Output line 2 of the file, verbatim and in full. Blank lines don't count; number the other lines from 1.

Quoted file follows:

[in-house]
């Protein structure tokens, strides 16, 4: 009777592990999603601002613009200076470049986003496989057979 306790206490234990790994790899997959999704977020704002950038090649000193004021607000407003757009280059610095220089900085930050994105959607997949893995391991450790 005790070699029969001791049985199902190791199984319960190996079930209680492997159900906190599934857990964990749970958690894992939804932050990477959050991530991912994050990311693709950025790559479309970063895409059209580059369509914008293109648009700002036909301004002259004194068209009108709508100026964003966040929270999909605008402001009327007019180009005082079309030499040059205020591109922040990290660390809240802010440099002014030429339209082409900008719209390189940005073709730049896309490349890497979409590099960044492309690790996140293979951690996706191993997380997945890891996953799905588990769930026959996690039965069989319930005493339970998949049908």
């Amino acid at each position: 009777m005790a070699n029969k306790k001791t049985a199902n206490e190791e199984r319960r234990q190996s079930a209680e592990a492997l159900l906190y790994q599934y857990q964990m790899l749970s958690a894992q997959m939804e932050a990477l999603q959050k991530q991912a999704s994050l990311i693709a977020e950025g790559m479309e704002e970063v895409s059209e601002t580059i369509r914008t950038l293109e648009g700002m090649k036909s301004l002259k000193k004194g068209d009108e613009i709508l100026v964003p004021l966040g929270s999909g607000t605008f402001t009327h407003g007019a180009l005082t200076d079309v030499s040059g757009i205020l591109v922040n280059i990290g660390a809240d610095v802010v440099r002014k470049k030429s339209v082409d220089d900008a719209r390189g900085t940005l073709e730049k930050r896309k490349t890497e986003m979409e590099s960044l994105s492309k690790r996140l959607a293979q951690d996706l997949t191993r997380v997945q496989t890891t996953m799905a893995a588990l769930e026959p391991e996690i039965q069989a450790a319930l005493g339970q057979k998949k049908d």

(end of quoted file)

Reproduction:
């Protein structure tokens, strides 16, 4: 009777592990999603601002613009200076470049986003496989057979 306790206490234990790994790899997959999704977020704002950038090649000193004021607000407003757009280059610095220089900085930050994105959607997949893995391991450790 005790070699029969001791049985199902190791199984319960190996079930209680492997159900906190599934857990964990749970958690894992939804932050990477959050991530991912994050990311693709950025790559479309970063895409059209580059369509914008293109648009700002036909301004002259004194068209009108709508100026964003966040929270999909605008402001009327007019180009005082079309030499040059205020591109922040990290660390809240802010440099002014030429339209082409900008719209390189940005073709730049896309490349890497979409590099960044492309690790996140293979951690996706191993997380997945890891996953799905588990769930026959996690039965069989319930005493339970998949049908």